Who is Gautam Thakar? What we know about LivingSocial’s new CEO.

LivingSocial named Gautam Thakar as its next chief executive Tuesday afternoon, plucking the Shopping.com and eBay executive from Silicon Valley to run the District-based deals company.

Gautam Thakar was named the next chief executive of District-based LivingSocial on Tuesday. (Photo courtesy of LivingSocial)
Gautam Thakar was named the next chief executive of District-based LivingSocial on Tuesday. (Photo courtesy of LivingSocial)

Thakar’s name may not be well known in Washington technology circles — even LivingSocial’s executive search committee wasn’t familiar with him before the hunt for a new CEO began in January — but he brings a background in e-commerce and digital advertising to LivingSocial as the company plots a path forward.

Thakar was not made available for a comment, but here’s what we know so far about the region’s newest, and perhaps most anticipated, tech executive.

He joined eBay when it acquired a start-up.

Thakar joined online commerce giant eBay in 2005 as the country manager for its marketplace in India. He eventually became senior director of international marketing before transitioning into several roles at eBay-owned Shopping.com. Currently, he serves as CEO of Shopping.com and general manager of eBay’s advertising business. But before all that, he worked as chief marketing officer for an e-commerce start-up in India called Baazee.com. EBay paid $50 million to acquire Baazee.com’s outstanding shares, according to a news release from June 2004.

He’s used to a competitive market — and being an underdog.

EBay notes in its quarterly and annual reports that Shopping.com, the company Thakar oversees as chief executive, faces numerous competitors elbowing for marketshare. Take this boilerplate language from eBay’s 2013 annual report:

Our online shopping comparison websites (Shopping.com) compete with sites such as Google Shopping, Bing Shopping, Buy.com, Nextag.com, Pricegrabber.com, Shopzilla, Buscapé in Latin America (owned by Naspers) and Yahoo! Product Search, which offer shopping search engines that allow consumers to search the Internet for specified products.

Data from Web traffic tracker ComScore show Shopping.com’s number of unique visitors in the United States has been on the decline. The company tallied nearly 1.8 million unique visitors in June, down 65 percent compared to the nearly 5.1 million it attracted in the same month last year. Those numbers mean Shopping.com ranks 13 for unique visitors in the U.S. among top price comparison Web sites, according to ComScore. The top three spots in June 2014 were held by Google Shopping (20.3 million), PriceGrabber (15.9 million) and Shopzilla/Aisle A Sites (15.88 million).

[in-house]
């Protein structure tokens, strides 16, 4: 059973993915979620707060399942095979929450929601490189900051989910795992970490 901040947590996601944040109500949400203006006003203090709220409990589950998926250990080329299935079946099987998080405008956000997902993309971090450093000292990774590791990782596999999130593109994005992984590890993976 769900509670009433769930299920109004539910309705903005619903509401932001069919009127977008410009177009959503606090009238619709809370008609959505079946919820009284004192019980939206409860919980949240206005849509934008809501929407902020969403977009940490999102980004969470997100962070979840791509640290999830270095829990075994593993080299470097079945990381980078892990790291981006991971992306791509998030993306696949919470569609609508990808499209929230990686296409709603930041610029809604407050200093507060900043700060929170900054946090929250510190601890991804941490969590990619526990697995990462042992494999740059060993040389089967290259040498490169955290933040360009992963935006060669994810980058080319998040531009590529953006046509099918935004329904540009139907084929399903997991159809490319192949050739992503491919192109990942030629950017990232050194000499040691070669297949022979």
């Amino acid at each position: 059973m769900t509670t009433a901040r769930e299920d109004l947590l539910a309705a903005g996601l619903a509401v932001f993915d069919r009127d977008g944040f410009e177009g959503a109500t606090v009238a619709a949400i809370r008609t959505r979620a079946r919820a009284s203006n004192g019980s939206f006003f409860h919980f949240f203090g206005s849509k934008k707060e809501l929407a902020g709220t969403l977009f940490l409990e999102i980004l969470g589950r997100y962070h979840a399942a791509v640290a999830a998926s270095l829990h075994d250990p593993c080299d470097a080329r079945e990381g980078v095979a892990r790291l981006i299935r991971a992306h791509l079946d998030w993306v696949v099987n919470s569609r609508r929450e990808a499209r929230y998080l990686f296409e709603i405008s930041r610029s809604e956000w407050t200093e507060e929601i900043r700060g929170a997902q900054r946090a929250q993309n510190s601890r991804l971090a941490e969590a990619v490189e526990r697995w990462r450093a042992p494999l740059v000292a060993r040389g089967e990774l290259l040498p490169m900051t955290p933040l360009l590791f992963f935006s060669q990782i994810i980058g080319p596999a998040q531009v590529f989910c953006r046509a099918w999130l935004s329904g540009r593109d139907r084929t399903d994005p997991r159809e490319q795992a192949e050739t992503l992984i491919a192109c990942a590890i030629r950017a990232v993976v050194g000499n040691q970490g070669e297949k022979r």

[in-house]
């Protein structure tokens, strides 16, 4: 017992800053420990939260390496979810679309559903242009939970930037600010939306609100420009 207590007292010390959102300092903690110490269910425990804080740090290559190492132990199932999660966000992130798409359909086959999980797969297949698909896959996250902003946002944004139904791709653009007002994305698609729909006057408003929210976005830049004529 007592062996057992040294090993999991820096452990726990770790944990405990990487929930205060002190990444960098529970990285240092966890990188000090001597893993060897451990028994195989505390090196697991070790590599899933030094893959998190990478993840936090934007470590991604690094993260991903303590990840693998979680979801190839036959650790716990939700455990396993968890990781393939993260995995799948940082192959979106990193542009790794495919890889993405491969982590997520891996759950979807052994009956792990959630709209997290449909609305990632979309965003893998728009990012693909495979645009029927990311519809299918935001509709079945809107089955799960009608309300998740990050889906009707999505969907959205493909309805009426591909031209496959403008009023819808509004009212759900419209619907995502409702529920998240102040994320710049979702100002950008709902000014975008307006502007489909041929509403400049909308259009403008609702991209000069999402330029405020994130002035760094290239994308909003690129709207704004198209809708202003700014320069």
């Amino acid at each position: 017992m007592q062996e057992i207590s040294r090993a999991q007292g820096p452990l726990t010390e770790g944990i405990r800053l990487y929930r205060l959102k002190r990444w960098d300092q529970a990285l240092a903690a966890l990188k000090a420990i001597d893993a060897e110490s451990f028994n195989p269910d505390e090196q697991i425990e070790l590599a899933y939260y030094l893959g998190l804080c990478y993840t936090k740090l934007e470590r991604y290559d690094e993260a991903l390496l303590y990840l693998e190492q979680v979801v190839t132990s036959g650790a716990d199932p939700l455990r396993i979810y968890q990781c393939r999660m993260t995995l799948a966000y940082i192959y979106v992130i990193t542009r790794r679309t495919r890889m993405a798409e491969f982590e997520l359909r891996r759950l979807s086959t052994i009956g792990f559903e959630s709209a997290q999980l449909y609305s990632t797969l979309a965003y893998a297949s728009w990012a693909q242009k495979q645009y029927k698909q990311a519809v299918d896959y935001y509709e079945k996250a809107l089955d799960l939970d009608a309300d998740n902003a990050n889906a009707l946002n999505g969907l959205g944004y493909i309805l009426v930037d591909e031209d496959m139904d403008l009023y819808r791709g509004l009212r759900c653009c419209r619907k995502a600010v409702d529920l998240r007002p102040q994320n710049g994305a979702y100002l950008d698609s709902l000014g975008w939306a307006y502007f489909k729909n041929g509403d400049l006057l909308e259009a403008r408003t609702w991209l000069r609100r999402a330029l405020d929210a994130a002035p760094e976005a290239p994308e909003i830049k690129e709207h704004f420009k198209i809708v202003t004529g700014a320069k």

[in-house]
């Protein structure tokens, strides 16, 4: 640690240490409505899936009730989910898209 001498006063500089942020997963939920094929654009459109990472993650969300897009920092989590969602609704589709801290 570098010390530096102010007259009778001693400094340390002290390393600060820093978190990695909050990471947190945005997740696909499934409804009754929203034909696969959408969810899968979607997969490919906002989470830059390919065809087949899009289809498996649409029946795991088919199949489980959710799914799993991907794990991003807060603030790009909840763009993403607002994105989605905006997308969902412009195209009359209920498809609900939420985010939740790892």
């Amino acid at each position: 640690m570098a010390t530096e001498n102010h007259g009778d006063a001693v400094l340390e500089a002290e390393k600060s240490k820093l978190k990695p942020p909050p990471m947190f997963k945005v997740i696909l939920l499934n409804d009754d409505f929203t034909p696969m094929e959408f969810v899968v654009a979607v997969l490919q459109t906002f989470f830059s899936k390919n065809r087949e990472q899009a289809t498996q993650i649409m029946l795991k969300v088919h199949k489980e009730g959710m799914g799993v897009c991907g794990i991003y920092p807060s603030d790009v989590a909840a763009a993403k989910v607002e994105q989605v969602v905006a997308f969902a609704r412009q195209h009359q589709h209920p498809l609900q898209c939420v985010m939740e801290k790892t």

He fits the company’s culture.

Technology firms speak at length about the nebulous concept of company culture, a concept perhaps best described as the blend of work ethic and personal levity that colors daily life in the office. No matter how you define it, most executives will say it can make or break even the best job candidate. LivingSocial’s outgoing executive Tim O’Shaughnessy said in an interview that Thakar has got it.

“You can’t touch it or put it in a box, so it is inherently harder [to determine],” O’Shaughnessy said. “The more time we spend with somebody, whether it’s for the CEO position or another position, the better chance we have of understanding whether they’re the right cultural fit.”

He’s comfortable with change.

Thakar penned a column for SiliconIndia in September 2012 entitled, “Leading through Change.” In the piece, he outlines five tips for executives who are initiating a strategy change within a company — something Thakar is very likely to do as he takes the reins at LivingSocial.

His pieces of advice include being transparent with employees about a shift in strategy, seeking employee feedback on a strategy change before it is final, creating short-term goals that validate employees’ work, and communicate early and often with your workforce.

Perhaps the advice most applicable to LivingSocial is the need for employees to disengaged with the past strategy and embrace a new one. Those who cling to an old strategy can hamper a company’s progress and breed resentment among co-workers, Thakar writes.

Teams will need some time to grieve the loss of what is changing, but you need to keep that time frame very short. People who do not buy into the new strategy need to be nudged out of the organization at the earliest. It is okay to disagree before the decision is made but once that is done, it is time to commit.

 

He’s a family man.

On a more personal note, Thakar is the father of a young family. When he relocates from California to the Washington region, Thakar will be joined by his wife and their 3-year old son.

 

Steven Overly covers the business of technology, biotechnology and venture capital in the Washington region for The Washington Post and its weekly Capital Business publication. In that capacity, he has written about start-up struggles, investment trends and major drug discoveries.
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